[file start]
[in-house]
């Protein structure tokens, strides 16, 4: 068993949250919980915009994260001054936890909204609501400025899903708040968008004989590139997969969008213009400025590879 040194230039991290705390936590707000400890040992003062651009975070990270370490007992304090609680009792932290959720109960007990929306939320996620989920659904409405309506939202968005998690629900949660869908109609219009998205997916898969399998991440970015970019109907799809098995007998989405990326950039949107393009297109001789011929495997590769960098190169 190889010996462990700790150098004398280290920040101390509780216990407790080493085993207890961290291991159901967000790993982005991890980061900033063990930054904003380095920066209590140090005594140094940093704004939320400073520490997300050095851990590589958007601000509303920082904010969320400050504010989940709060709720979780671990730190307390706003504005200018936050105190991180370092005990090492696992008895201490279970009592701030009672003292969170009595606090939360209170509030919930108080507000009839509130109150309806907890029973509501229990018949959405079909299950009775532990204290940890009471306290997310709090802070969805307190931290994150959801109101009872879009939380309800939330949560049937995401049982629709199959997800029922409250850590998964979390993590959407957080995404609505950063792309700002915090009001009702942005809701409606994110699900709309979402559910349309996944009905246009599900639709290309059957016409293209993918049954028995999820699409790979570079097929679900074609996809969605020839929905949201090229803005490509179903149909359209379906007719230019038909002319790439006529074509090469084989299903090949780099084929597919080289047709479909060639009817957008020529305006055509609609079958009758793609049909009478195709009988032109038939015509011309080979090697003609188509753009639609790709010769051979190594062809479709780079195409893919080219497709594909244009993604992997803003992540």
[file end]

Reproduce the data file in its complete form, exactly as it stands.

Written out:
[in-house]
């Protein structure tokens, strides 16, 4: 068993949250919980915009994260001054936890909204609501400025899903708040968008004989590139997969969008213009400025590879 040194230039991290705390936590707000400890040992003062651009975070990270370490007992304090609680009792932290959720109960007990929306939320996620989920659904409405309506939202968005998690629900949660869908109609219009998205997916898969399998991440970015970019109907799809098995007998989405990326950039949107393009297109001789011929495997590769960098190169 190889010996462990700790150098004398280290920040101390509780216990407790080493085993207890961290291991159901967000790993982005991890980061900033063990930054904003380095920066209590140090005594140094940093704004939320400073520490997300050095851990590589958007601000509303920082904010969320400050504010989940709060709720979780671990730190307390706003504005200018936050105190991180370092005990090492696992008895201490279970009592701030009672003292969170009595606090939360209170509030919930108080507000009839509130109150309806907890029973509501229990018949959405079909299950009775532990204290940890009471306290997310709090802070969805307190931290994150959801109101009872879009939380309800939330949560049937995401049982629709199959997800029922409250850590998964979390993590959407957080995404609505950063792309700002915090009001009702942005809701409606994110699900709309979402559910349309996944009905246009599900639709290309059957016409293209993918049954028995999820699409790979570079097929679900074609996809969605020839929905949201090229803005490509179903149909359209379906007719230019038909002319790439006529074509090469084989299903090949780099084929597919080289047709479909060639009817957008020529305006055509609609079958009758793609049909009478195709009988032109038939015509011309080979090697003609188509753009639609790709010769051979190594062809479709780079195409893919080219497709594909244009993604992997803003992540």